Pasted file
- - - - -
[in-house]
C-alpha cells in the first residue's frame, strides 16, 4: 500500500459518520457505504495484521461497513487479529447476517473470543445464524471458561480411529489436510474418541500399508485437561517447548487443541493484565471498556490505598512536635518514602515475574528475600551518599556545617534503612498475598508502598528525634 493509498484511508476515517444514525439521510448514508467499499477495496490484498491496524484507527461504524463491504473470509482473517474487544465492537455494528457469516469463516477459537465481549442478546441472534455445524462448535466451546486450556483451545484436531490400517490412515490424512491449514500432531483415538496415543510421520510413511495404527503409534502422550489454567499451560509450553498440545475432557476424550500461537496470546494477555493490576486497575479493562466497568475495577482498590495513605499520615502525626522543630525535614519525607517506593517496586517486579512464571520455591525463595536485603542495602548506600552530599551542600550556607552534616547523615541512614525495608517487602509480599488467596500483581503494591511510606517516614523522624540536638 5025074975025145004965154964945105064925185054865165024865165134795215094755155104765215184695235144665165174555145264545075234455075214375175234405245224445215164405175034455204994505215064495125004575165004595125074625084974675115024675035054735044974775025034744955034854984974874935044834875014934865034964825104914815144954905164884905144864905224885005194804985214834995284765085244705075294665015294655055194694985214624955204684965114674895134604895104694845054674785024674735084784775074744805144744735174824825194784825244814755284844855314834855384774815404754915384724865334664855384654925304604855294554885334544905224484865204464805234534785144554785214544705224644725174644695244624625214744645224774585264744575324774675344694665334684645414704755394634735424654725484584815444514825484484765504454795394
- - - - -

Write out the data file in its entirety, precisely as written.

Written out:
[in-house]
C-alpha cells in the first residue's frame, strides 16, 4: 500500500459518520457505504495484521461497513487479529447476517473470543445464524471458561480411529489436510474418541500399508485437561517447548487443541493484565471498556490505598512536635518514602515475574528475600551518599556545617534503612498475598508502598528525634 493509498484511508476515517444514525439521510448514508467499499477495496490484498491496524484507527461504524463491504473470509482473517474487544465492537455494528457469516469463516477459537465481549442478546441472534455445524462448535466451546486450556483451545484436531490400517490412515490424512491449514500432531483415538496415543510421520510413511495404527503409534502422550489454567499451560509450553498440545475432557476424550500461537496470546494477555493490576486497575479493562466497568475495577482498590495513605499520615502525626522543630525535614519525607517506593517496586517486579512464571520455591525463595536485603542495602548506600552530599551542600550556607552534616547523615541512614525495608517487602509480599488467596500483581503494591511510606517516614523522624540536638 5025074975025145004965154964945105064925185054865165024865165134795215094755155104765215184695235144665165174555145264545075234455075214375175234405245224445215164405175034455204994505215064495125004575165004595125074625084974675115024675035054735044974775025034744955034854984974874935044834875014934865034964825104914815144954905164884905144864905224885005194804985214834995284765085244705075294665015294655055194694985214624955204684965114674895134604895104694845054674785024674735084784775074744805144744735174824825194784825244814755284844855314834855384774815404754915384724865334664855384654925304604855294554885334544905224484865204464805234534785144554785214544705224644725174644695244624625214744645224774585264744575324774675344694665334684645414704755394634735424654725484584815444514825484484765504454795394